The Slovenia Times

Onus on prime minister to secure votes for Mlinar


SAB leader Alenka Bratušek said on Wednesday she expected "more activity" from Šarec given that Mlinar would not be a SAB minister but a minister in Šarec's government.

"He knows very well that in our eyes this is absolutely his task and the task of the coalition, if it still exists," Bratušek said after Mlinar was rejected by the parliamentary EU affairs and economy committees yesterday.

Having been relegated to minority status after the Left terminated the cooperation pact, the government no longer has a default majority in parliamentary working bodies, but even the coalition Pensioners' Party (DeSUS) yesterday voted against Mlinar.

Bratušek said the DeSUS stance was something the party and the prime minister needed to clear up. "I think this relation is one of the main reasons why the candidate was left without DeSUS votes," she said.

For Bratušek, failure to appoint Mlinar would amount to "a huge vote of no-confidence in the government". "If [the government] is not working, we should pack our suitcases and head for the election."

Meanwhile, DeSUS deputy group leader Franc Jurša said that the party would continue deliberating on the issue, adding that it was likely its MPs would be divided over the matter when voting during Thursday's plenary session.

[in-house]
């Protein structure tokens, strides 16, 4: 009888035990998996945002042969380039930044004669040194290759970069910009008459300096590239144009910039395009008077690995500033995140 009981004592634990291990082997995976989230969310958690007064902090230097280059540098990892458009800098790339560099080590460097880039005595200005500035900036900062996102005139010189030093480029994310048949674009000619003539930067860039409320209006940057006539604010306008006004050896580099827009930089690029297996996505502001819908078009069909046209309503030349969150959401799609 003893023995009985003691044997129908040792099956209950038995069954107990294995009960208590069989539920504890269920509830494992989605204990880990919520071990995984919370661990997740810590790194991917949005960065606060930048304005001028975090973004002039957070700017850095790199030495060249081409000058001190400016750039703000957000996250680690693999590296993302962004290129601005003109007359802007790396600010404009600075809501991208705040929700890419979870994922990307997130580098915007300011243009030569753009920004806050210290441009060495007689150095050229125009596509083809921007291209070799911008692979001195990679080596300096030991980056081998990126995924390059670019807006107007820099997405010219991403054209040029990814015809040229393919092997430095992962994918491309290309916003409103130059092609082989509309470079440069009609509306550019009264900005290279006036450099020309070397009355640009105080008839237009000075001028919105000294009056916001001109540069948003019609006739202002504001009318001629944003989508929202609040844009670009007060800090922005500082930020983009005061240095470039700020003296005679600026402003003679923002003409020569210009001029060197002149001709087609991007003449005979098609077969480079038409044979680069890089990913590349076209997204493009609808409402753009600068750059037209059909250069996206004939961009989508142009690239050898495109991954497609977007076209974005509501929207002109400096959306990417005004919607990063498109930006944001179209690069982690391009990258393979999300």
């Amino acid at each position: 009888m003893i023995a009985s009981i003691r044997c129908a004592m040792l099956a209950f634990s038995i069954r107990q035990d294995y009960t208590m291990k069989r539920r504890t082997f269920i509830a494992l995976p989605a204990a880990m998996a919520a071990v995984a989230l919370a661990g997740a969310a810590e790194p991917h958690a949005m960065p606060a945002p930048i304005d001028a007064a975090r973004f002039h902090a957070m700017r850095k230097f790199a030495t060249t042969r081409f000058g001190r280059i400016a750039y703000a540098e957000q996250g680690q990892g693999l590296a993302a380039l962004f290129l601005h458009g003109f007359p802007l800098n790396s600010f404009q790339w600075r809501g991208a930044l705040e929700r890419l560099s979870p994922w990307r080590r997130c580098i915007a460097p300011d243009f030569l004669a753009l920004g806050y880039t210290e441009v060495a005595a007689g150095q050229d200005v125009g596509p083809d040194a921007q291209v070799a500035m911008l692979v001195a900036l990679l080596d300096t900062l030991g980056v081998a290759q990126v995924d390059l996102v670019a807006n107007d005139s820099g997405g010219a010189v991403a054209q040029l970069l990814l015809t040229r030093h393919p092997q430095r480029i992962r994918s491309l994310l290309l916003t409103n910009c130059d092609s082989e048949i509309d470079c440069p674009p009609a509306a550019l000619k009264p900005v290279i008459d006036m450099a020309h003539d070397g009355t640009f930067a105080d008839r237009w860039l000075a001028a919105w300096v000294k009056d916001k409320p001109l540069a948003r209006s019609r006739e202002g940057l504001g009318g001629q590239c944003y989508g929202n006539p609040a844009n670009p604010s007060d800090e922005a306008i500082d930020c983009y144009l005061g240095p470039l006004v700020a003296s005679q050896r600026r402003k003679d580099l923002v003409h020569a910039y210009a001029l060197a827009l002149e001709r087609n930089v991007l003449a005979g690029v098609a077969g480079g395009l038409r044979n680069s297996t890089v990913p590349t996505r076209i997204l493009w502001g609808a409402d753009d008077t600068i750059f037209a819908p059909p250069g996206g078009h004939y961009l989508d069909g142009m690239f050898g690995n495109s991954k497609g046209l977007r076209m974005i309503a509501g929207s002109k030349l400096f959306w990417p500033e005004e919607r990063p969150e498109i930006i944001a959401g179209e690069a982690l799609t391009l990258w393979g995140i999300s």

He said the party was waging no war against the coalition or bearing any grudge, it is merely unhappy with the way the appointment procedure was realised.

The nomination came at the eleventh hour and there were complications with citizenship, he said, adding DeSUS also believed there were enough potential candidates in Slovenia, so there was no need to look for them abroad. Jurša also pointed out that this conflict did not mean the end of the coalition.

Political analysts think Mlinar's failure in parliament, although not very likely, could be damaging for the government, and controlling the outcome will require prudence by Šarec and his party.

Tanja Starič, an editor and news anchor at TV Slovenija, told the STA the committee vote showed cracks in the government, highlighting the long-simmering dispute between SAB and DeSUS, which have both set their sights on older voters.

The current situation is "very serious," she said, and risked "further undermining the government's political power in parliament".

Rok Čakš, the editor-in-chief of the conservative website, likewise said a failure to secure enough votes to get Mlinar elected would be "quite a severe blow to SAB and the government", yet he does not think the outcome is very likely.

However, to secure a majority, Šarec and his party will have to make a few "tactical manoeuvres".


More from Nekategorizirano